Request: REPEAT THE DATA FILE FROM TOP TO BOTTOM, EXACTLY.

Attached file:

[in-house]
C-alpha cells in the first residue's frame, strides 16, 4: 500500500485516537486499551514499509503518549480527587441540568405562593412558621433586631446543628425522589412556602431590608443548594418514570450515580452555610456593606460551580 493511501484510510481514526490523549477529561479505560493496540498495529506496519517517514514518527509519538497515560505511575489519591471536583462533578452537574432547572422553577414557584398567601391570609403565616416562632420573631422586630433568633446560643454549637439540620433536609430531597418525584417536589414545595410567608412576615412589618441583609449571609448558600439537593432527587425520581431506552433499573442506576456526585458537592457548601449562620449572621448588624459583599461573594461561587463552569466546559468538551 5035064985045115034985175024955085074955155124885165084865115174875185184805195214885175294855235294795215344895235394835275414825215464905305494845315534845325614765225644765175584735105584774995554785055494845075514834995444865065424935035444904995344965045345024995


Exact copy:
[in-house]
C-alpha cells in the first residue's frame, strides 16, 4: 500500500485516537486499551514499509503518549480527587441540568405562593412558621433586631446543628425522589412556602431590608443548594418514570450515580452555610456593606460551580 493511501484510510481514526490523549477529561479505560493496540498495529506496519517517514514518527509519538497515560505511575489519591471536583462533578452537574432547572422553577414557584398567601391570609403565616416562632420573631422586630433568633446560643454549637439540620433536609430531597418525584417536589414545595410567608412576615412589618441583609449571609448558600439537593432527587425520581431506552433499573442506576456526585458537592457548601449562620449572621448588624459583599461573594461561587463552569466546559468538551 5035064985045115034985175024955085074955155124885165084865115174875185184805195214885175294855235294795215344895235394835275414825215464905305494845315534845325614765225644765175584735105584774995554785055494845075514834995444865065424935035444904995344965045345024995